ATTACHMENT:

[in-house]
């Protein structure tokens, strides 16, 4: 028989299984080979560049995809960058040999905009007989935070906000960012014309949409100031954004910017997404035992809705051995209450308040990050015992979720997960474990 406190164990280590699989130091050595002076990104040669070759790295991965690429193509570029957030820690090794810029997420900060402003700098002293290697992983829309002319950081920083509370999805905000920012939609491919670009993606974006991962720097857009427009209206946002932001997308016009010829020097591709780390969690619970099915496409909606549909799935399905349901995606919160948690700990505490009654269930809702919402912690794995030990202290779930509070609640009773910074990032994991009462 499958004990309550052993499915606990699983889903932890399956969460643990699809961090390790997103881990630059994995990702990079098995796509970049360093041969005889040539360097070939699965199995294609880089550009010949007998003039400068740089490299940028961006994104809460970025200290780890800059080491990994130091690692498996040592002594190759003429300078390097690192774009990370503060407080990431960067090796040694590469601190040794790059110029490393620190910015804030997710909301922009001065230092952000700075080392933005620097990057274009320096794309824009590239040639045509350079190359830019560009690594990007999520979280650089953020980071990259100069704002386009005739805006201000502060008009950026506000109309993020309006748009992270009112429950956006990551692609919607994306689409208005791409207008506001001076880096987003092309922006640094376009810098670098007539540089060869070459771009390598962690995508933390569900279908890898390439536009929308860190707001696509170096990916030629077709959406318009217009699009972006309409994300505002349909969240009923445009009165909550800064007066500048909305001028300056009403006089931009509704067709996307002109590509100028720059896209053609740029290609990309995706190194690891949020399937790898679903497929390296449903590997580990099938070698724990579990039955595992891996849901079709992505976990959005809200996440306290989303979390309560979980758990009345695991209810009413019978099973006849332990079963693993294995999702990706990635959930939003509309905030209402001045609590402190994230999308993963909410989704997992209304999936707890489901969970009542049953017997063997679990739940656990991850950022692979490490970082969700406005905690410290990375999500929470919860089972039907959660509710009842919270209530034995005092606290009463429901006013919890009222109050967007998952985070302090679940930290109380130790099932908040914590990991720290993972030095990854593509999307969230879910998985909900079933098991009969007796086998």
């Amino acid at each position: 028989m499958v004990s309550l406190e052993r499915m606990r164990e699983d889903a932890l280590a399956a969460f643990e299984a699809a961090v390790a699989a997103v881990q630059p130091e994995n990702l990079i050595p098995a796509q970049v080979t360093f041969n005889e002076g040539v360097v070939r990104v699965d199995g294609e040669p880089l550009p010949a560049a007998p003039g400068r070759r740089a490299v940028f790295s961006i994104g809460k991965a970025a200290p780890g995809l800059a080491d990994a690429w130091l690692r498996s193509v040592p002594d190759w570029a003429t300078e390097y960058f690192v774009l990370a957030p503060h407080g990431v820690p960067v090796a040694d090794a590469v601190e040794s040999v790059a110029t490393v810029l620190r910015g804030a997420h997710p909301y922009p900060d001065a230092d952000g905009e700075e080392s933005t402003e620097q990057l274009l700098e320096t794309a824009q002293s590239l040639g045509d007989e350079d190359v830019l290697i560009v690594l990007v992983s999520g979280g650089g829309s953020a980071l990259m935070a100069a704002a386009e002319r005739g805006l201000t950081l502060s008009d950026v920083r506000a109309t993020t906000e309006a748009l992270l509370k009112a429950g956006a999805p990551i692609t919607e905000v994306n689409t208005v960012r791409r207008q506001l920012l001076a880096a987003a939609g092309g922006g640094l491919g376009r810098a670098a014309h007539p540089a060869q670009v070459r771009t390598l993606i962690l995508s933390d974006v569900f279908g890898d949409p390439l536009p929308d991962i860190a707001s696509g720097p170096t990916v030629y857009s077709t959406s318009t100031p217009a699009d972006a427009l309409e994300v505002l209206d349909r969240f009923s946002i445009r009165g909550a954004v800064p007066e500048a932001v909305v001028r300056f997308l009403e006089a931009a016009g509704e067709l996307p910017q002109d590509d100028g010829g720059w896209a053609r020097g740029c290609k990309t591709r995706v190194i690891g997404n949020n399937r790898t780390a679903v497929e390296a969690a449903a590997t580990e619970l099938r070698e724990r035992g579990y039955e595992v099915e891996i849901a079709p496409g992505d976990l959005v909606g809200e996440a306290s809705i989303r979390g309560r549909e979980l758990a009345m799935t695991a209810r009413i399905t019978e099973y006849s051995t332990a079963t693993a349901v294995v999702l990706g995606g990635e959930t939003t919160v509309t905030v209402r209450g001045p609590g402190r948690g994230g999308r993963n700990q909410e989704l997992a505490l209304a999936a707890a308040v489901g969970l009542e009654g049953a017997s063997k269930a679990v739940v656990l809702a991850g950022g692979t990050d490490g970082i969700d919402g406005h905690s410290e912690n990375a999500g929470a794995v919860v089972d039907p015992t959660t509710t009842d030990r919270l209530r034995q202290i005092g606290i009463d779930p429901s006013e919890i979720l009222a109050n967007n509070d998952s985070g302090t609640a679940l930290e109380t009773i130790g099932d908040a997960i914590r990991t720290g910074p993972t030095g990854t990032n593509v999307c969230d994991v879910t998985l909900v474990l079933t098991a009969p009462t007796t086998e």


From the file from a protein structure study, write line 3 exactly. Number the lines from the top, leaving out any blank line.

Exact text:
């Amino acid at each position: 028989m499958v004990s309550l406190e052993r499915m606990r164990e699983d889903a932890l280590a399956a969460f643990e299984a699809a961090v390790a699989a997103v881990q630059p130091e994995n990702l990079i050595p098995a796509q970049v080979t360093f041969n005889e002076g040539v360097v070939r990104v699965d199995g294609e040669p880089l550009p010949a560049a007998p003039g400068r070759r740089a490299v940028f790295s961006i994104g809460k991965a970025a200290p780890g995809l800059a080491d990994a690429w130091l690692r498996s193509v040592p002594d190759w570029a003429t300078e390097y960058f690192v774009l990370a957030p503060h407080g990431v820690p960067v090796a040694d090794a590469v601190e040794s040999v790059a110029t490393v810029l620190r910015g804030a997420h997710p909301y922009p900060d001065a230092d952000g905009e700075e080392s933005t402003e620097q990057l274009l700098e320096t794309a824009q002293s590239l040639g045509d007989e350079d190359v830019l290697i560009v690594l990007v992983s999520g979280g650089g829309s953020a980071l990259m935070a100069a704002a386009e002319r005739g805006l201000t950081l502060s008009d950026v920083r506000a109309t993020t906000e309006a748009l992270l509370k009112a429950g956006a999805p990551i692609t919607e905000v994306n689409t208005v960012r791409r207008q506001l920012l001076a880096a987003a939609g092309g922006g640094l491919g376009r810098a670098a014309h007539p540089a060869q670009v070459r771009t390598l993606i962690l995508s933390d974006v569900f279908g890898d949409p390439l536009p929308d991962i860190a707001s696509g720097p170096t990916v030629y857009s077709t959406s318009t100031p217009a699009d972006a427009l309409e994300v505002l209206d349909r969240f009923s946002i445009r009165g909550a954004v800064p007066e500048a932001v909305v001028r300056f997308l009403e006089a931009a016009g509704e067709l996307p910017q002109d590509d100028g010829g720059w896209a053609r020097g740029c290609k990309t591709r995706v190194i690891g997404n949020n399937r790898t780390a679903v497929e390296a969690a449903a590997t580990e619970l099938r070698e724990r035992g579990y039955e595992v099915e891996i849901a079709p496409g992505d976990l959005v909606g809200e996440a306290s809705i989303r979390g309560r549909e979980l758990a009345m799935t695991a209810r009413i399905t019978e099973y006849s051995t332990a079963t693993a349901v294995v999702l990706g995606g990635e959930t939003t919160v509309t905030v209402r209450g001045p609590g402190r948690g994230g999308r993963n700990q909410e989704l997992a505490l209304a999936a707890a308040v489901g969970l009542e009654g049953a017997s063997k269930a679990v739940v656990l809702a991850g950022g692979t990050d490490g970082i969700d919402g406005h905690s410290e912690n990375a999500g929470a794995v919860v089972d039907p015992t959660t509710t009842d030990r919270l209530r034995q202290i005092g606290i009463d779930p429901s006013e919890i979720l009222a109050n967007n509070d998952s985070g302090t609640a679940l930290e109380t009773i130790g099932d908040a997960i914590r990991t720290g910074p993972t030095g990854t990032n593509v999307c969230d994991v879910t998985l909900v474990l079933t098991a009969p009462t007796t086998e």